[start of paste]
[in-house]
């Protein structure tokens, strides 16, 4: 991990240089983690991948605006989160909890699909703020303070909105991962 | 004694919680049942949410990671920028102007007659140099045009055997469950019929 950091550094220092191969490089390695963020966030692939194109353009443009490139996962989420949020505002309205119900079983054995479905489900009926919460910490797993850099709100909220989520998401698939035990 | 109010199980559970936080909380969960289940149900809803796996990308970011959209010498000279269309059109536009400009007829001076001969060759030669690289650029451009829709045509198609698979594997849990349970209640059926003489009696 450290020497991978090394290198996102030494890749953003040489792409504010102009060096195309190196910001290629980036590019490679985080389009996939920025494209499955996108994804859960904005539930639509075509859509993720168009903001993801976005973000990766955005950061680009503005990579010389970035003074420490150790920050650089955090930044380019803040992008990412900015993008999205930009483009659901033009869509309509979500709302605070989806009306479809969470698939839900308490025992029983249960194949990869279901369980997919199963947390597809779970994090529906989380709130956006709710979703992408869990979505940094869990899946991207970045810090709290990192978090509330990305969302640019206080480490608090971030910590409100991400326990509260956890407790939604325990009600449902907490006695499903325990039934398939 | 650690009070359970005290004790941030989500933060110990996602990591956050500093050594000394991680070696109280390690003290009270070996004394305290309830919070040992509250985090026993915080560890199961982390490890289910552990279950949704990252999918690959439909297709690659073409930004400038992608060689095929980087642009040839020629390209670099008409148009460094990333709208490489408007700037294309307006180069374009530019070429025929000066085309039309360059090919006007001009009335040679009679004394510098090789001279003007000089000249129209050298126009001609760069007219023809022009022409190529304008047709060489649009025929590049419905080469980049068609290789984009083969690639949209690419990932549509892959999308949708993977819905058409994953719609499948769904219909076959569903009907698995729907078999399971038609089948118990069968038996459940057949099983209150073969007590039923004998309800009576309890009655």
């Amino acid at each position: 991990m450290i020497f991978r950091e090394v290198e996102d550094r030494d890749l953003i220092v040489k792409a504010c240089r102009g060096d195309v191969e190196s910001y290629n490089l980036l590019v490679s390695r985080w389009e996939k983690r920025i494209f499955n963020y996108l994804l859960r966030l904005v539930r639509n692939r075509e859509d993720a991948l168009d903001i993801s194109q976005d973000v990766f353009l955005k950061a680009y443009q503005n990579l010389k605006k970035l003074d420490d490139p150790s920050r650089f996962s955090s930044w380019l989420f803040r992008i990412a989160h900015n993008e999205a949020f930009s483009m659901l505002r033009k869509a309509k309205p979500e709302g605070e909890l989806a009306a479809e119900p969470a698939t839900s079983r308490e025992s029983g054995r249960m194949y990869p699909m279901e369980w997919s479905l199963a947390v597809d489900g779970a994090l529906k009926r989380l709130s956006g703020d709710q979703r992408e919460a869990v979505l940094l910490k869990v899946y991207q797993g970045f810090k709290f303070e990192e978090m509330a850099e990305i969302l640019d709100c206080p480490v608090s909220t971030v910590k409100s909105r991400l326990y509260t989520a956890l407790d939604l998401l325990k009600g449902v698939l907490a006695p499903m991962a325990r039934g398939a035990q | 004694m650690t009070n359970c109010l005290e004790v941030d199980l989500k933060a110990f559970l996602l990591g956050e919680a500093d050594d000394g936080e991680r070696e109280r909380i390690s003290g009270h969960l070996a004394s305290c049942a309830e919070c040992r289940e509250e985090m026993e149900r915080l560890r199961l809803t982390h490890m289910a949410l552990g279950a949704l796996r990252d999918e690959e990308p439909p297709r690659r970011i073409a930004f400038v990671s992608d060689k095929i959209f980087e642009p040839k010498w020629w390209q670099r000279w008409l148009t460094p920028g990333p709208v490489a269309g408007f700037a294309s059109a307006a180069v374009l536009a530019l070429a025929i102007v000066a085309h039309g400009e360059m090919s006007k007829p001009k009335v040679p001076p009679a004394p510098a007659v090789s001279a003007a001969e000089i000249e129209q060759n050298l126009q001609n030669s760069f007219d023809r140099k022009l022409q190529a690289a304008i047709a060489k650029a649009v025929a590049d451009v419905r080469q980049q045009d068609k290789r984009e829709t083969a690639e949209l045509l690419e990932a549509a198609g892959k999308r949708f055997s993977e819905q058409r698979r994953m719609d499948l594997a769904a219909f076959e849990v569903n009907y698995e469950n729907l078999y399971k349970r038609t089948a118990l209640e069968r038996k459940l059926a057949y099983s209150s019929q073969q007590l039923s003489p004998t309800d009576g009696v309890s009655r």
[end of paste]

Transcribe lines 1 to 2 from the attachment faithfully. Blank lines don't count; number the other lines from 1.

[in-house]
């Protein structure tokens, strides 16, 4: 991990240089983690991948605006989160909890699909703020303070909105991962 | 004694919680049942949410990671920028102007007659140099045009055997469950019929 950091550094220092191969490089390695963020966030692939194109353009443009490139996962989420949020505002309205119900079983054995479905489900009926919460910490797993850099709100909220989520998401698939035990 | 109010199980559970936080909380969960289940149900809803796996990308970011959209010498000279269309059109536009400009007829001076001969060759030669690289650029451009829709045509198609698979594997849990349970209640059926003489009696 450290020497991978090394290198996102030494890749953003040489792409504010102009060096195309190196910001290629980036590019490679985080389009996939920025494209499955996108994804859960904005539930639509075509859509993720168009903001993801976005973000990766955005950061680009503005990579010389970035003074420490150790920050650089955090930044380019803040992008990412900015993008999205930009483009659901033009869509309509979500709302605070989806009306479809969470698939839900308490025992029983249960194949990869279901369980997919199963947390597809779970994090529906989380709130956006709710979703992408869990979505940094869990899946991207970045810090709290990192978090509330990305969302640019206080480490608090971030910590409100991400326990509260956890407790939604325990009600449902907490006695499903325990039934398939 | 650690009070359970005290004790941030989500933060110990996602990591956050500093050594000394991680070696109280390690003290009270070996004394305290309830919070040992509250985090026993915080560890199961982390490890289910552990279950949704990252999918690959439909297709690659073409930004400038992608060689095929980087642009040839020629390209670099008409148009460094990333709208490489408007700037294309307006180069374009530019070429025929000066085309039309360059090919006007001009009335040679009679004394510098090789001279003007000089000249129209050298126009001609760069007219023809022009022409190529304008047709060489649009025929590049419905080469980049068609290789984009083969690639949209690419990932549509892959999308949708993977819905058409994953719609499948769904219909076959569903009907698995729907078999399971038609089948118990069968038996459940057949099983209150073969007590039923004998309800009576309890009655």